Apple, Inc. v. Samsung Electronics Co., Ltd. et al.


Docket No. 2015-1171, 2015-1195, 2015-1994

PROST, DYK, REYNA
February 26, 2016

Update: See Oct. 7, 2016 en banc opinion reversing this opinion.

Brief Summary: DC decisions were affirmed-in-part and reversed-in-part. Notably, Samsung’s appeal of DC denial of JMOL of non-infringement of Apple’s ‘647 patent ($98+ million in damages) was reversed, and Apple’s ‘721 patent (almost $18 million in damages) was found to be obvious.

Summary: Samsung appealed jury finding of infringement and award of over $119 million in damages (damages and ongoing royalties) regarding US 5,946,647; 8,046,721; and 8,047,172. Apple appealed finding that Samsung did not infringe US 6,847,959 and 7,761,414. Apple also appealed jury finding that it infringed Samsung’s US 6,226,449 but not US 5,579,239 (which Samsung appealed). The opinion explains this is the third appeal in this case (Apple, FC 2012 (granting a preliminary injunction); Apple, FC 2015 (vacating DC denial of Apple’s request for a permanent injunction)). Regarding the ‘647 patent ($98+ million damages), the term “analyzer server” of claim 9 was construed by the DC after, on the last day of trial, the FC construed the term in Apple v. Motorola (FC 2014), and denied Samsung’s request for JMOL of non-infringement. But the FC panel disagreed with this denial based on that construction. Samsung’s motions for JMOL of invalidity and non-infringement of the ‘721 patent were denied (almost $18 million in damages were awarded, including for willful infringement). The FC panel concluded the DC should have granted JMOL to Samsung because the prior art did not teach away (“‘mere disclosure of more than one alternative’ does not amount to teaching away from one of the alternatives where the reference does not ‘criticize, discredit, or otherwise discourage the’ solution presented in the disclosure” (SightSound Techs., FC 2015; In re Gurley, FC 1994)), is “analogous” (In re Clay, FC 1992 (“from same field of endeavor, regardless of the problem addressed…if the reference is not within the field of the inventor’s endeavor,…the reference still is reasonable pertinent to the particular problem with which the inventor is involved” (Wyers, FC 2010)), and evidence of secondary considerations (long-felt but unsolved need, industry praise, copying, commercial success) was weak (W. Union, FC 2010). The ‘172 patent, “cover[ing] the ‘autocorrect’ feature, was found by the jury not to be invalid and to be infringed (almost $3 million in damages), but the FC panel found Samsung’s motion for JMOL of invalidity should have been granted because, e.g., “[c]onsidering the ‘reality of the circumstances-in other words, common sense,’ a skilled artisan would have considered Xrgomics to be within the scope of the art searched” (In re Oetiker, FC 1992), “[t]here is a strong prima facie case of obviousness”, and the evidence of secondary considerations (e.g., no nexus between claims and commercial success) was weak. The judgment of non-infringement of the ‘959 and ‘414 patents were affirmed; the validity of these patents was not addressed. Samsung argued the DC erred in construing “means for transmission” in claim 15 (“[t]he specification of the ‘239 patent does not require any software for transmission”) but the FC panel agreed with the DC (Cardiac Pacemakers, FC 2002), and its conclusion of non-infringement. The FC panel also affirmed the DC denial of JMOL of non-infringement, and judgment of infringement, of Samsung’s ‘449 patent, was also affirmed.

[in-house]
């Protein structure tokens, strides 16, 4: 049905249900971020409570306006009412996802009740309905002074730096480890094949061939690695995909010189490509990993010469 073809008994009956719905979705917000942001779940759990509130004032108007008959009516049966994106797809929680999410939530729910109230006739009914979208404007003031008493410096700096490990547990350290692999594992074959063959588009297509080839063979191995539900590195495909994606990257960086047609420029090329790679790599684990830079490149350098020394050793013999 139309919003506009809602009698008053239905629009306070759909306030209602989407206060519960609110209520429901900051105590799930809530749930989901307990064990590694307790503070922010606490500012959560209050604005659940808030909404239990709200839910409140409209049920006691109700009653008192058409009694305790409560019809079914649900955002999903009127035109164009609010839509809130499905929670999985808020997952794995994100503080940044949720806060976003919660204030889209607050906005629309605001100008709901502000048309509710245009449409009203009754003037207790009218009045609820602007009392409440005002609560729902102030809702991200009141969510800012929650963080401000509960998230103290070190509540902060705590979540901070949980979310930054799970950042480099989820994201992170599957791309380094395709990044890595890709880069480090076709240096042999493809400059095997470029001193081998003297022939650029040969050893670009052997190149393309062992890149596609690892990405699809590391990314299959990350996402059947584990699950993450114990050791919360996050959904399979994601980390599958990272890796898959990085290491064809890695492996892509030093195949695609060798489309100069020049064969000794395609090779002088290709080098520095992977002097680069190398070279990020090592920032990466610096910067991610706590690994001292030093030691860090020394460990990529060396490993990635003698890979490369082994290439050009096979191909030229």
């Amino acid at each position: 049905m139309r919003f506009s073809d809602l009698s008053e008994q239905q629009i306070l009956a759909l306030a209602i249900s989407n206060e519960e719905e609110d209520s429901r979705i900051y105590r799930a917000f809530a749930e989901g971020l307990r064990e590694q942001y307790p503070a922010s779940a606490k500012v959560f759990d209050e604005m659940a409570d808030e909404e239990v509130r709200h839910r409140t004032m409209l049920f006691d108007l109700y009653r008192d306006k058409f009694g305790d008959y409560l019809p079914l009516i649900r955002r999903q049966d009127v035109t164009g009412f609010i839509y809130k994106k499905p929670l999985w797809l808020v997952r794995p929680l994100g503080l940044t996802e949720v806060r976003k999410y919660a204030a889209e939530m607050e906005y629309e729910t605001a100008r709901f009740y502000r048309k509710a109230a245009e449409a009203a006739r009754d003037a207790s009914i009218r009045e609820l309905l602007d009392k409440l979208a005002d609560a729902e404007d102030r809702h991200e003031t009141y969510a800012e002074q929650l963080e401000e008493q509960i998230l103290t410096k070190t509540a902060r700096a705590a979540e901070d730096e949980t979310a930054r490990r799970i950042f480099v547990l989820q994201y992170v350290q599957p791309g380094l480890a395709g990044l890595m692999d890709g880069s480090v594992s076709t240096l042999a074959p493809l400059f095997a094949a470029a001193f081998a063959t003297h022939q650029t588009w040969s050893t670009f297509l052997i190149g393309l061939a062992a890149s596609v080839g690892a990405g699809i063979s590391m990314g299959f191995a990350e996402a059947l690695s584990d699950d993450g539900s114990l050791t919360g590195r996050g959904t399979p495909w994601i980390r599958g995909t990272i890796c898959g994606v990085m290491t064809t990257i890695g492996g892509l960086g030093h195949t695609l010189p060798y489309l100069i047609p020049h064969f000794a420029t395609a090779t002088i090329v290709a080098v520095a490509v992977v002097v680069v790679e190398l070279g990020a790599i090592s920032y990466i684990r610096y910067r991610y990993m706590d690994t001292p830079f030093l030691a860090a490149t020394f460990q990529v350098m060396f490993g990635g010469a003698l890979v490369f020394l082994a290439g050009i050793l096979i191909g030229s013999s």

This entry was posted in Analgous Art, Claim Construction, Means-plus-function, Obviousness, Willfullness. Bookmark the permalink.

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